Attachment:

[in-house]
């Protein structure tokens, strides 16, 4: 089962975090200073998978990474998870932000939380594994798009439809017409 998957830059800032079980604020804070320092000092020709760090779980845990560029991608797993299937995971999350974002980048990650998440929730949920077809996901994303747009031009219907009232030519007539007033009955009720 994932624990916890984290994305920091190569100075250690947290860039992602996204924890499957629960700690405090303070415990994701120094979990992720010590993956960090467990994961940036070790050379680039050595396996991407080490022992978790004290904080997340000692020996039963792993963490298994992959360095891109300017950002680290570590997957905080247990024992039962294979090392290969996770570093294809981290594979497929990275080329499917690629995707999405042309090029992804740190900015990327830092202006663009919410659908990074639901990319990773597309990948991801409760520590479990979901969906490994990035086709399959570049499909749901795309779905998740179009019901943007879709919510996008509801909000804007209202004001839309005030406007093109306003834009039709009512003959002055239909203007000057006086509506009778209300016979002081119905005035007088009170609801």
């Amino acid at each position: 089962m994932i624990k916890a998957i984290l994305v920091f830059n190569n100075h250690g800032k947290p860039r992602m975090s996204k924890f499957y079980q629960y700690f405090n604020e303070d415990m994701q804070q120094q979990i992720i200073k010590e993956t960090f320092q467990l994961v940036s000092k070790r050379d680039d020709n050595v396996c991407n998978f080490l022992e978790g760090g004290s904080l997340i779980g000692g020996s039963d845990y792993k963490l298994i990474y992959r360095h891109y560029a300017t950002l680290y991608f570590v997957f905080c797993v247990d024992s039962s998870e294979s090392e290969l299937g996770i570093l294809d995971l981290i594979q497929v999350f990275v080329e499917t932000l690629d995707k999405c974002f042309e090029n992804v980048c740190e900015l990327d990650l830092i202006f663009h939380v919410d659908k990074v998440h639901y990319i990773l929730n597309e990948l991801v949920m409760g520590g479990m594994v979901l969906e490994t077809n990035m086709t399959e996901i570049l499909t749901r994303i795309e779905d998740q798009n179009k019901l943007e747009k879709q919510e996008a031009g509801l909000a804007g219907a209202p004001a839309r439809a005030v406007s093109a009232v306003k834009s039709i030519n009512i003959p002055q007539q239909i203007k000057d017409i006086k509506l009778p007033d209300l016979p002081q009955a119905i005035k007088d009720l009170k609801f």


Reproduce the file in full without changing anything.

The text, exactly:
[in-house]
């Protein structure tokens, strides 16, 4: 089962975090200073998978990474998870932000939380594994798009439809017409 998957830059800032079980604020804070320092000092020709760090779980845990560029991608797993299937995971999350974002980048990650998440929730949920077809996901994303747009031009219907009232030519007539007033009955009720 994932624990916890984290994305920091190569100075250690947290860039992602996204924890499957629960700690405090303070415990994701120094979990992720010590993956960090467990994961940036070790050379680039050595396996991407080490022992978790004290904080997340000692020996039963792993963490298994992959360095891109300017950002680290570590997957905080247990024992039962294979090392290969996770570093294809981290594979497929990275080329499917690629995707999405042309090029992804740190900015990327830092202006663009919410659908990074639901990319990773597309990948991801409760520590479990979901969906490994990035086709399959570049499909749901795309779905998740179009019901943007879709919510996008509801909000804007209202004001839309005030406007093109306003834009039709009512003959002055239909203007000057006086509506009778209300016979002081119905005035007088009170609801």
């Amino acid at each position: 089962m994932i624990k916890a998957i984290l994305v920091f830059n190569n100075h250690g800032k947290p860039r992602m975090s996204k924890f499957y079980q629960y700690f405090n604020e303070d415990m994701q804070q120094q979990i992720i200073k010590e993956t960090f320092q467990l994961v940036s000092k070790r050379d680039d020709n050595v396996c991407n998978f080490l022992e978790g760090g004290s904080l997340i779980g000692g020996s039963d845990y792993k963490l298994i990474y992959r360095h891109y560029a300017t950002l680290y991608f570590v997957f905080c797993v247990d024992s039962s998870e294979s090392e290969l299937g996770i570093l294809d995971l981290i594979q497929v999350f990275v080329e499917t932000l690629d995707k999405c974002f042309e090029n992804v980048c740190e900015l990327d990650l830092i202006f663009h939380v919410d659908k990074v998440h639901y990319i990773l929730n597309e990948l991801v949920m409760g520590g479990m594994v979901l969906e490994t077809n990035m086709t399959e996901i570049l499909t749901r994303i795309e779905d998740q798009n179009k019901l943007e747009k879709q919510e996008a031009g509801l909000a804007g219907a209202p004001a839309r439809a005030v406007s093109a009232v306003k834009s039709i030519n009512i003959p002055q007539q239909i203007k000057d017409i006086k509506l009778p007033d209300l016979p002081q009955a119905i005035k007088d009720l009170k609801f």